The Sailor's Childrens' Orphanage

The old Sailors' Orphan Girls' School and Home building today (10)

Continued in column 2...

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Into Paddington ... 2

Delamere Terrace

Delamere Terrace about 1935 (11)

The area south of the Grand Junction Canal was Westbourne Green (12, 13). It remained rural until 1820 with a number of large houses and farms. At the beginning of the century, the actress Sarah Siddons lived for a time at Westbourne Farm. The original plans were for properties similar to but somewhat smaller than those on the northern bank of the canal, leading to the area being called Little Venice.

Westbourne Green was bisected in the 1830s by the construction of the Great Western Railway and the area to the south of the line became known as Westbournia. In the 1850s, villas on Westbourne Grove (its main thoroughfare) gave way to shops. In 1863, William Whiteley opened one of the first department stores in the capital and Westbourne Grove became renowned as the Bond Street of the west. This increasing commercial prosperity led to a rapid decline in social conditions in the streets north of the railway.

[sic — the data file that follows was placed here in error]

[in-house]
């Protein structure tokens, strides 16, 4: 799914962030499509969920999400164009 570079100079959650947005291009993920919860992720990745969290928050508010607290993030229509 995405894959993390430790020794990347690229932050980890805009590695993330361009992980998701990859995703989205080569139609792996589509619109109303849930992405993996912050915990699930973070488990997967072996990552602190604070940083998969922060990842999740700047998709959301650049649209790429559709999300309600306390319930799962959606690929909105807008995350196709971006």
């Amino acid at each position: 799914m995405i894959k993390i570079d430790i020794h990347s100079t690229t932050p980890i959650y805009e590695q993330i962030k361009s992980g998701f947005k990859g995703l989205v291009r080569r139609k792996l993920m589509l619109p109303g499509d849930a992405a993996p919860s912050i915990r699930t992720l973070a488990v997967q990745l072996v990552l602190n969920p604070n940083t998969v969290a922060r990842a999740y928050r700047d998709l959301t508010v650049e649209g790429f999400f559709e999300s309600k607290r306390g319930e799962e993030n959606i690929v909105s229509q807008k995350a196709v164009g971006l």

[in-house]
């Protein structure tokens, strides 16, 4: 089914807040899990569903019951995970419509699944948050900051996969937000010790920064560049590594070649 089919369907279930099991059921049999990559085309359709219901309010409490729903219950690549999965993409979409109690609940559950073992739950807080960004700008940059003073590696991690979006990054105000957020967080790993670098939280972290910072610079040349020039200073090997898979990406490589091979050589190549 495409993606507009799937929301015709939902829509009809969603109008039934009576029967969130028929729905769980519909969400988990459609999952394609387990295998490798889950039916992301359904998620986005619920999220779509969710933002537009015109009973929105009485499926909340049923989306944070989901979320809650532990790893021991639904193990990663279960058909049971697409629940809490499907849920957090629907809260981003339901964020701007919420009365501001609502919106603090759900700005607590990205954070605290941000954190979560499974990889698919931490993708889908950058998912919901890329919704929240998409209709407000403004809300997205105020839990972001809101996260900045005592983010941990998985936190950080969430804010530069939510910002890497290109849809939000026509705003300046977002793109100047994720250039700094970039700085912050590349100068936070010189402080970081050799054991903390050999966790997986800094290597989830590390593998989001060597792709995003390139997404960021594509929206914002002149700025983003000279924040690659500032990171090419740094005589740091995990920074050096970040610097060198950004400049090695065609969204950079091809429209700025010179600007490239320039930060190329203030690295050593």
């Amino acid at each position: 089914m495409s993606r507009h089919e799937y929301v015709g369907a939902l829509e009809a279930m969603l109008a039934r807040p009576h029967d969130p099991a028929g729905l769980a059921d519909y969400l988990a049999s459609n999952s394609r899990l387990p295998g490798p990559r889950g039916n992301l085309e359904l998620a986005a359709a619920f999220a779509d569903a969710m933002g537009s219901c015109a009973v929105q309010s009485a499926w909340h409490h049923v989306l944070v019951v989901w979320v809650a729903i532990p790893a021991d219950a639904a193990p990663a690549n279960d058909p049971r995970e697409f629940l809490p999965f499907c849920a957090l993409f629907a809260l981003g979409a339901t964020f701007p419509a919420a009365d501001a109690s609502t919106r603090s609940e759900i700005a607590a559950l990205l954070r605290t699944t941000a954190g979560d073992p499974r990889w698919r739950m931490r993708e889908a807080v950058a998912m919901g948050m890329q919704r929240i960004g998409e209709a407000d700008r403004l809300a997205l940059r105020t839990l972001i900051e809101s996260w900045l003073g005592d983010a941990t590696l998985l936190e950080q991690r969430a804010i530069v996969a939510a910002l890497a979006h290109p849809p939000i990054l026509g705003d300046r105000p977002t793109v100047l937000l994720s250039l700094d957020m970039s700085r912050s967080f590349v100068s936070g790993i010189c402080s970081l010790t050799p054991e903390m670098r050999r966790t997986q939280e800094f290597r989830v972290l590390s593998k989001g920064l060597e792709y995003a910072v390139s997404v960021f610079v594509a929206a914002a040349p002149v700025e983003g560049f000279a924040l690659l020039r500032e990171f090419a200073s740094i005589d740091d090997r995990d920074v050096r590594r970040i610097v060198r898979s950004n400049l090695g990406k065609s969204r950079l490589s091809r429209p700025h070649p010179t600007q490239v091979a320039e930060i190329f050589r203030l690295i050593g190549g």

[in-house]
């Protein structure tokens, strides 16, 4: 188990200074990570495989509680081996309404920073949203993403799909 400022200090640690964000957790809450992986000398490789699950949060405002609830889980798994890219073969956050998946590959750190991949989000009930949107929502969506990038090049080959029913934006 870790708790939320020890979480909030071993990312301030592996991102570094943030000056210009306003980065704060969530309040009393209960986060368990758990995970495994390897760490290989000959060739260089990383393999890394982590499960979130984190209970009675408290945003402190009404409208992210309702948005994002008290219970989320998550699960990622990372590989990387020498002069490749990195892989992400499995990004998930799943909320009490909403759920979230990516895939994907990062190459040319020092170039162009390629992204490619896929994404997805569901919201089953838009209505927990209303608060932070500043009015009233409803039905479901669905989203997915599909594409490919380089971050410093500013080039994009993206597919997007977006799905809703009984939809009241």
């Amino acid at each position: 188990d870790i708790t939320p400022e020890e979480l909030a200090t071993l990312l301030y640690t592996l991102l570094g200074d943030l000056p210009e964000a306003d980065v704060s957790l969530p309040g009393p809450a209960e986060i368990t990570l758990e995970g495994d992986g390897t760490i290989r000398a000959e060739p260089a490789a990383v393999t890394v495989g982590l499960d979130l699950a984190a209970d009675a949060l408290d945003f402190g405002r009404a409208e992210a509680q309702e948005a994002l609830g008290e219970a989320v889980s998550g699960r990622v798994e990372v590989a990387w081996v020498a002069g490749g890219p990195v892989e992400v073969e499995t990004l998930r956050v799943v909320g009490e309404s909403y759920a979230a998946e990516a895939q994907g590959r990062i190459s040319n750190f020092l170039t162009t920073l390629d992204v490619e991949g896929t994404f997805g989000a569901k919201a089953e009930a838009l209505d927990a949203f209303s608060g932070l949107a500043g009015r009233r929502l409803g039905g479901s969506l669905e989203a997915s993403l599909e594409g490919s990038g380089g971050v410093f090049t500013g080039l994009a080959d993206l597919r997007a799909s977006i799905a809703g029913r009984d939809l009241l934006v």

Paddington Green area in Charles Booth's poverty maps
Paddington in Charles Booth's notebook

Part of Paddington in Charles Booth's London poverty map and study book

As the 19th century progressed, what reputation the Paddington estate may once have had as a desirable place of residence gradually declined. On the west side of Ranelagh Road, houses were sublet to weekly tenants leading to overcrowding with as many as 3.5 people to a room. Surveys in the second half of the century regularly showed 16 or more people in each house. Charles Booth (1840-1916) (14), who was to be instrumental in the development and introduction of the Old Age Pension at the beginning of the 20th century, spent several years investigating conditions and drawing up the celebrated Poverty Maps of London (15). These maps are colour coded to indicate the circumstances of the streets under review.